Health Services Research
PV QA 3 - Poster Viewing Q&A 3
TU_38_2969 - Clinical Predictors and Disparities in Surveillance PSA Utilization After Prostate Cancer Treatment
Tuesday, October 23
1:00 PM - 2:30 PM
Location: Innovation Hub, Exhibit Hall 3
Christina Chapman, MD, MS
University of Michigan: Assistant Professor: Employee; Veterans Affairs Ann Arbor Healthcare System: Staff Physician: Employee
National Cancer Institute: Research Grants
National Medical Association: Vice Chair for Membership, Post Graduate Section; RSNA: Education Study Section
Clinical Predictors and Disparities in Surveillance PSA Utilization After Prostate Cancer Treatment
C. H. Chapman1,2, J. Burns1, A. Tsodikov3, M. G. Chang4, C. Deville Jr5, B. Hollenbeck6, and T. Skolarus1,3; 1Veterans Administration Ann Arbor Healthcare System, Ann Arbor, MI, 2Department of Radiation Oncology, University of Michigan, Ann Arbor, MI, 3University of Michigan, Ann Arbor, MI, 4Hunter Holmes McGuire VA Medical Center, Richmond, VA, 5Department of Radiation Oncology and Molecular Radiation Sciences, Johns Hopkins University School of Medicine, Baltimore, MD, 6Department of Urology, University of Michigan, Ann Arbor, MI
Purpose/Objective(s): Guidelines recommend prostate cancer patients undergo PSA surveillance at least annually after treatment to identify disease recurrence. Few studies have assessed adherence to these recommendations, and the extent to which early post-treatment PSA values impact guideline concordance is unknown.
Materials/Methods: We used the Veterans Affairs Central Cancer Registry to identify 11660 patients treated definitively for prostate cancer (surgery, radiotherapy (RT) +/- androgen deprivation therapy (ADT)) with at least 5 years of follow up through 2011. We defined guideline-concordant PSA surveillance (GCPS) as receipt of at least one PSA annually for 5 years post-treatment. We used logistic regression models adjusted for demographic and clinical variables to examine associations with GCPS. We also determined whether post-treatment PSA values were associated with GCPS.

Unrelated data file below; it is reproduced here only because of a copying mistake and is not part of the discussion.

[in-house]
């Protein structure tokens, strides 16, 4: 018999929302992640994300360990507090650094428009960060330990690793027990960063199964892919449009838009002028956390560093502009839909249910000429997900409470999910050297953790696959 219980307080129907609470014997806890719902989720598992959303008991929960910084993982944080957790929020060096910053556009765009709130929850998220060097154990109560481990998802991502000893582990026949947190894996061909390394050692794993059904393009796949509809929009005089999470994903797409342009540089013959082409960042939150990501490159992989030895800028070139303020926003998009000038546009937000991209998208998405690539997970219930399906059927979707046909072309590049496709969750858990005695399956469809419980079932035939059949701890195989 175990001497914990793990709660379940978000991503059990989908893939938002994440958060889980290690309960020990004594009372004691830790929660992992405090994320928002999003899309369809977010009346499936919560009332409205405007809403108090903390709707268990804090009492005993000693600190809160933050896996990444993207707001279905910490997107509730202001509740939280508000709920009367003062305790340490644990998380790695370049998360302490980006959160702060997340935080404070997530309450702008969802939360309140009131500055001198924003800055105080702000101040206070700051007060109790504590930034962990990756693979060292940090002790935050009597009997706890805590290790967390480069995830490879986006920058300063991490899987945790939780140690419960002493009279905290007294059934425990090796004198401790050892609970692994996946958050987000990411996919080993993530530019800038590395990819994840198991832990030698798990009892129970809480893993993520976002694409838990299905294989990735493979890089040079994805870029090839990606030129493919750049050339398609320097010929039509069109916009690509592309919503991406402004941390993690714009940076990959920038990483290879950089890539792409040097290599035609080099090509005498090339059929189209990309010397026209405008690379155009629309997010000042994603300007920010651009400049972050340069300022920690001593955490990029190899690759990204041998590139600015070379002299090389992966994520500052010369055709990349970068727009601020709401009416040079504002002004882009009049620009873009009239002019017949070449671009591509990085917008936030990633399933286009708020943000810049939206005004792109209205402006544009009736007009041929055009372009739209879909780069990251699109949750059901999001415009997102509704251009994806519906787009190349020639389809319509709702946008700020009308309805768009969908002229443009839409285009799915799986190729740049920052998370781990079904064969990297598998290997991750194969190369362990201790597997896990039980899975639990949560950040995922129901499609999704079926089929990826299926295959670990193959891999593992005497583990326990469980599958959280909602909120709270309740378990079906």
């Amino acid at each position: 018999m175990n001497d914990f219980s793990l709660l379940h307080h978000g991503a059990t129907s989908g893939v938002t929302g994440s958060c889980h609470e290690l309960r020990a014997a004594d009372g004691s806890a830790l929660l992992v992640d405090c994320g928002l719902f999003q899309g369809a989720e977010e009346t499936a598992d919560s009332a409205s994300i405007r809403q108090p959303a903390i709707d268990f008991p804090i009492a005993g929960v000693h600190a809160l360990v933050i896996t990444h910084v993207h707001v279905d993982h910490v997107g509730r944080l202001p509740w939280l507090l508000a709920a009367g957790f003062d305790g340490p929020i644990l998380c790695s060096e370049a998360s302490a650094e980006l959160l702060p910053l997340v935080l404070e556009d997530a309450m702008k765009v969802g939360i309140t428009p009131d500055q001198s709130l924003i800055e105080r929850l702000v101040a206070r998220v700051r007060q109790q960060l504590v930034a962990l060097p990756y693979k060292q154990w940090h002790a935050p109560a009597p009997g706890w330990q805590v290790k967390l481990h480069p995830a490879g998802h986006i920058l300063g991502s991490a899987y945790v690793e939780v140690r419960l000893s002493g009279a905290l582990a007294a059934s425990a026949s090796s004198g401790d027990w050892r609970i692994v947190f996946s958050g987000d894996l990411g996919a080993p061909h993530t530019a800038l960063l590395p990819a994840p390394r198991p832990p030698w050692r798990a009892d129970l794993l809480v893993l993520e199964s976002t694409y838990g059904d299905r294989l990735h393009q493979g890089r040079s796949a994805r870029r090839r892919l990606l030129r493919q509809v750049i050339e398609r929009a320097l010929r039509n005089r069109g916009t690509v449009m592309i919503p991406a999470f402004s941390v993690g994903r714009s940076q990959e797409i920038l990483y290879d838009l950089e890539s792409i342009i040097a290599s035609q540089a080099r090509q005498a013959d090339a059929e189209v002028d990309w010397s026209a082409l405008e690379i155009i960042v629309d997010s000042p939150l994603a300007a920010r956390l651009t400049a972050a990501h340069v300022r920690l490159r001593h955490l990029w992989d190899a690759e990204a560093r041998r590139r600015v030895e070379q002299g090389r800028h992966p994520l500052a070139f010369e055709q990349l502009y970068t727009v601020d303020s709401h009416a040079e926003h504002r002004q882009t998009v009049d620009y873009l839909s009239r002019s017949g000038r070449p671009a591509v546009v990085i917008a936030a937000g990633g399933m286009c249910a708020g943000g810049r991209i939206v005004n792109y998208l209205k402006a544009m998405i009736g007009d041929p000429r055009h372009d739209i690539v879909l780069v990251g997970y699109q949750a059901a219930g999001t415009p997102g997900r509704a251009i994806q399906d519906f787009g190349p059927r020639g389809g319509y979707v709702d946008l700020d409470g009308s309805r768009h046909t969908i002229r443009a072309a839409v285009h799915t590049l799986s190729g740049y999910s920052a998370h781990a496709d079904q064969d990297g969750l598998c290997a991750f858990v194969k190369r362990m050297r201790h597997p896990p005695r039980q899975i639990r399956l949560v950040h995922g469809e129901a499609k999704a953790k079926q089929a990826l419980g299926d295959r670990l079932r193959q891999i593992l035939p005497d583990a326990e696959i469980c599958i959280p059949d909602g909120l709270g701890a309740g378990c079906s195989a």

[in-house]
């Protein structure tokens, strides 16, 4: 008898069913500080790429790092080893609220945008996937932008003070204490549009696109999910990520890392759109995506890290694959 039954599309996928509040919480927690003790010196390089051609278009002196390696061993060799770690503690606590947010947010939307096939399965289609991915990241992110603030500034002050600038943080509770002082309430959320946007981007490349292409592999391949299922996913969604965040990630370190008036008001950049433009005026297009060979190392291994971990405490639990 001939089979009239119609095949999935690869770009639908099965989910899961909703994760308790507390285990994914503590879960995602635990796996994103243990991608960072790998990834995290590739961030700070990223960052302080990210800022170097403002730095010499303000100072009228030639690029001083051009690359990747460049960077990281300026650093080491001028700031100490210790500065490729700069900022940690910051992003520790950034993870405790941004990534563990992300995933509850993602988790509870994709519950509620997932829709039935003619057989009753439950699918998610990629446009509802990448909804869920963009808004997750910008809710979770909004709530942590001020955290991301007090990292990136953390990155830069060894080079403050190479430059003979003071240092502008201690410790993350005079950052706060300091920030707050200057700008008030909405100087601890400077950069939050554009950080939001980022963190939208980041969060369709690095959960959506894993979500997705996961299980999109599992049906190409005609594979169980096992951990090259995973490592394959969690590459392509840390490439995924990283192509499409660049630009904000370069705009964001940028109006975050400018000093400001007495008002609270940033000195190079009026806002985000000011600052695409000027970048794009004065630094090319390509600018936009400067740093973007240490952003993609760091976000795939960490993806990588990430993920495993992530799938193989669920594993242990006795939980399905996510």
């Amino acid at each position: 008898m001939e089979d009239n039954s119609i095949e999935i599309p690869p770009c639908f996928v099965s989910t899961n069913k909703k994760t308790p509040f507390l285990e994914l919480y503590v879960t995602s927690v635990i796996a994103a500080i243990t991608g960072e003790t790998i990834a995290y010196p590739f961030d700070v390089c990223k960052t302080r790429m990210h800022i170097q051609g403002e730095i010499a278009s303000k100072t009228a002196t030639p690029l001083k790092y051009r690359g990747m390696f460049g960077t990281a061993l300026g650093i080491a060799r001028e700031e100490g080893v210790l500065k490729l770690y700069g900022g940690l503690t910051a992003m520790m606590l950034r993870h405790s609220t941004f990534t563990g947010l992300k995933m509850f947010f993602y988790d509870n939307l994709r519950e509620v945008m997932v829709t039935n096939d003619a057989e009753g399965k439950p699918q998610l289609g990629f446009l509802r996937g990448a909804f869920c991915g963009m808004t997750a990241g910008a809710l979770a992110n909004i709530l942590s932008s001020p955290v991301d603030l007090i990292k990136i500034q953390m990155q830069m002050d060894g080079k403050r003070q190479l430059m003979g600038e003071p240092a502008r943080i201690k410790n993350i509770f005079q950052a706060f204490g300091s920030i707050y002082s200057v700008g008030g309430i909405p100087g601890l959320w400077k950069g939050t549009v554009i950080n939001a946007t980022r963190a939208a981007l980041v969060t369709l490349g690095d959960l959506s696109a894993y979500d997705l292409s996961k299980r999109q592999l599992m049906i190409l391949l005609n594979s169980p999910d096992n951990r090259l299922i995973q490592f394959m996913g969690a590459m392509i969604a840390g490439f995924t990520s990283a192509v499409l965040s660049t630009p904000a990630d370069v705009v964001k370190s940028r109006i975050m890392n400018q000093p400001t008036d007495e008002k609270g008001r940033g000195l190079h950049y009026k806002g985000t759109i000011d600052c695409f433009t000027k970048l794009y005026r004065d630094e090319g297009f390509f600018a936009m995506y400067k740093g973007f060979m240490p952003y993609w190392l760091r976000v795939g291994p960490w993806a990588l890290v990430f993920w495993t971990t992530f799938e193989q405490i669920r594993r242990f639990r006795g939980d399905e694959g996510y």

Results: Surveillance PSA utilization was >90% in years 1-2 across all modalities, and >83% in years 3-5. Gleason score 8-10 was associated with GCPS for men treated with surgery (adjusted Odds Ratio (aOR) 1.70, p<0.001) and RT+ADT (aOR 1.49, p=0.002). Higher comorbidity was associated with GCPS for men treated with surgery (aOR 1.29, p=0.005), with a trend for RT (aOR 1.18, p=0.063). Younger age predicted for GCPS for RT+ADT (aOR 0.98, p=0.005). Black (v. white) men treated with RT were more likely to have GCPS (aOR 1.33, p=0.001), with a trend for lower likelihood of GCPS in the surgical (aOR 0.86 p=0.077), and RT+ADT groups (aOR 0.82, p=0.080). Other factors associated with GCPS after surgery included: marital status and positive surgical margins, with a trend for initial PSA. Higher year 1 PSA levels predicted for GCPS for surgery and RT (OR 1.07 & 1.02, p’s < 0.03), and remained significant for surgical patients with PSAs of < 0.5 (OR 4.07, p<0.001) and 1.0 (OR 2.20, p=0.002).
Conclusion: Guideline-concordant PSA surveillance is high in the first 5 years after prostate cancer treatment. We found that surgical patients with higher comorbidity had higher GCPS raising concerns about missed opportunities to salvage low comorbidity patients with longer life expectancy. Higher year 1 PSA levels were associated with GCPS for surgical and RT patients, potentially mediated through monitoring and treating recurrent disease. On the other hand, early low PSA levels may provide false reassurance in patients at risk of failure. Better understanding the impact of both broad interventions (e.g., cancer survivorship plans, electronic reminders) and risk-adapted initiatives to increase guideline concordance while decreasing racial disparities appear warranted.
Author Disclosure: C.H. Chapman: Research Grant; NCI. J. Burns: None. A. Tsodikov: Research Grant; NCI. M.G. Chang: None. B. Hollenbeck: Research Grant; NIH, AHRQ, CMS. T. Skolarus: Research Grant; NIH, Veterans Affairs Healthcare System.